|© Tabi Walters|
by Jan Schlain
"Robert Hayden," Fran Wright announced jubilantly, bending down to clear grass cuttings off a grave marker at Fairview Cemetery. "Success!"
"Robert Hayden 1913-1980 / Poet," the marker read. "This man, superb in love and logic."
"I used to live on Pontiac Trail right near the cemetery thirty-five years ago, when my son was small," Wright said. What brought her back was a postage stamp: Hayden is one of ten twentieth-century poets featured in a new issue of "Forever" stamps. She noted that in the 1920s, Robert Frost lived on Pontiac Trail when he was poet-in-residence at the U-M. The house he lived in was later moved to Greenfield Village, and "the house built in its place was [art dean Jean Paul] Slusser's house, where W.H. Auden lived for a time."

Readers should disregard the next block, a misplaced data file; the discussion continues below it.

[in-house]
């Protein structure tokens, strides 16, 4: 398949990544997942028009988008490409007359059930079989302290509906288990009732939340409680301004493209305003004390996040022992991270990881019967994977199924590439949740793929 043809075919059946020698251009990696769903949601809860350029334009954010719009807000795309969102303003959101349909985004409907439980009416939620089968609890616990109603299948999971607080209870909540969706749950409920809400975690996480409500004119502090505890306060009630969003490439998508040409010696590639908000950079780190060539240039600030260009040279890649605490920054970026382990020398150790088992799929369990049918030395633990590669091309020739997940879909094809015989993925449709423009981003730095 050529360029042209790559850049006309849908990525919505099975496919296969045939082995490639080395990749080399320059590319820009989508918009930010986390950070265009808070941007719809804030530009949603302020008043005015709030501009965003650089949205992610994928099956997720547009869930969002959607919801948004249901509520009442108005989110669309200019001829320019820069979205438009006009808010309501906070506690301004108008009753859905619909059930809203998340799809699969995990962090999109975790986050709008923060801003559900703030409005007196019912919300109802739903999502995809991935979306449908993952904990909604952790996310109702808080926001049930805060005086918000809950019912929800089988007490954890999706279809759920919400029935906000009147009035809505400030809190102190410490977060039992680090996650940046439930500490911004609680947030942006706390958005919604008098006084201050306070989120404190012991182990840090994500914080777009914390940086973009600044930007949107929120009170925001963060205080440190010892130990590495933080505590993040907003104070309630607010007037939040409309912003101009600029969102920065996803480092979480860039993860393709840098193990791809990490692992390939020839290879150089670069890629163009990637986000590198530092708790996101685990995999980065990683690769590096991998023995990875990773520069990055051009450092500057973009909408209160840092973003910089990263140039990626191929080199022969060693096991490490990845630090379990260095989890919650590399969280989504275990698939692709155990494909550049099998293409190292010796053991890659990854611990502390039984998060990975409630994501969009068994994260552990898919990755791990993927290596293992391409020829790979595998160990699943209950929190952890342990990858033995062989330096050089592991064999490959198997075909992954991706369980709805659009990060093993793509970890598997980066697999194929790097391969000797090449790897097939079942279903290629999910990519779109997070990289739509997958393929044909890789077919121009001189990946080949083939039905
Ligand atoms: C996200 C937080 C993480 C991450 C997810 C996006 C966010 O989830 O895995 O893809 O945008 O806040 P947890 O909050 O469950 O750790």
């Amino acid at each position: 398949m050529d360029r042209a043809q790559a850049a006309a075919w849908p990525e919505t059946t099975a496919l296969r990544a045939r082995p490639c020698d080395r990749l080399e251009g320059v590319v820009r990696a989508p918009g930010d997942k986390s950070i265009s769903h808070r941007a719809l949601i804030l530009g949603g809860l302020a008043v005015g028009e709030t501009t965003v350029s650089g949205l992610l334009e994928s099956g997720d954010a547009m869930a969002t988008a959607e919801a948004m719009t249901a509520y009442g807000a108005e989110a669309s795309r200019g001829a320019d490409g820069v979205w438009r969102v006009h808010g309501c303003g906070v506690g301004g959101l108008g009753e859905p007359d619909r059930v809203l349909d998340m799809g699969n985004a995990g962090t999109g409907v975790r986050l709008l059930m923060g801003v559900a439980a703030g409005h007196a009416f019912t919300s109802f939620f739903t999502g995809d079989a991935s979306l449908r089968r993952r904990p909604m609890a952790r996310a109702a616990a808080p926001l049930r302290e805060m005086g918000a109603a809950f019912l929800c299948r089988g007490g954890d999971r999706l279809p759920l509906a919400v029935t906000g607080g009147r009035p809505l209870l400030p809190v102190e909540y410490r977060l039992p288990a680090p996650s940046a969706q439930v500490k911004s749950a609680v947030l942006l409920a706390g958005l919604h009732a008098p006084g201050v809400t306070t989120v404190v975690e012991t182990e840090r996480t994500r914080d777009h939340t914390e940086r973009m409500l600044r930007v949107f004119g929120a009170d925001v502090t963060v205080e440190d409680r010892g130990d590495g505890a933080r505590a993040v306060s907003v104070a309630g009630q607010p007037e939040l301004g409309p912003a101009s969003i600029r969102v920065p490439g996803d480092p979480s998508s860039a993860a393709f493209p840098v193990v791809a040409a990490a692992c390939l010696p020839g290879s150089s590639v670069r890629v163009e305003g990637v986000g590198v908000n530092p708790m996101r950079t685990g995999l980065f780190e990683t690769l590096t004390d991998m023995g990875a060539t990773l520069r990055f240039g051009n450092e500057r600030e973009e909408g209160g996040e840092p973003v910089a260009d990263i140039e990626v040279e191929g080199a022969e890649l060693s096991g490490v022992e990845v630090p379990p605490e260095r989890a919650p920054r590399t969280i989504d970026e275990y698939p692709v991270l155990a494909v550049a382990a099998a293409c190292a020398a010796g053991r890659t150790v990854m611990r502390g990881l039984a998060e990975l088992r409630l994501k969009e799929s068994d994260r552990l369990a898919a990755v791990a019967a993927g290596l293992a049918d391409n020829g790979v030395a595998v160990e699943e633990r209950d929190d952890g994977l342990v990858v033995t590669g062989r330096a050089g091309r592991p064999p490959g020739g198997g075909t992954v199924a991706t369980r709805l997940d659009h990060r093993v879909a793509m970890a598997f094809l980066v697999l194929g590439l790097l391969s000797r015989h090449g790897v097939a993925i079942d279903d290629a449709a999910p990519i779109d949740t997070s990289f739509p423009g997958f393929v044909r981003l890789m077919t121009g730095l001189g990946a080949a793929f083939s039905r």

Frost and Auden, Wright noted, lived in Ann Arbor only briefly. Hayden, on the other hand, won two Hopwood Awards as a student, "worked here as a grad student with W.H. Auden, lived on Gardner Ave. in Burns Park, and was the first African American chosen as Poet Laureate of the United States (although it had a different title then)," she had emailed earlier. He taught, wrote, published, died, and was buried here.
The stamp issue also honors another poet with local ties, Josef Brodsky. But in Wright's view, "Brodsky is not from Ann Arbor. He left the Soviet Union, and he was here for a year or two before he settled in New England. Robert Hayden is from Detroit ... he's a lot more from Ann Arbor."
[Originally published in June, 2012.]
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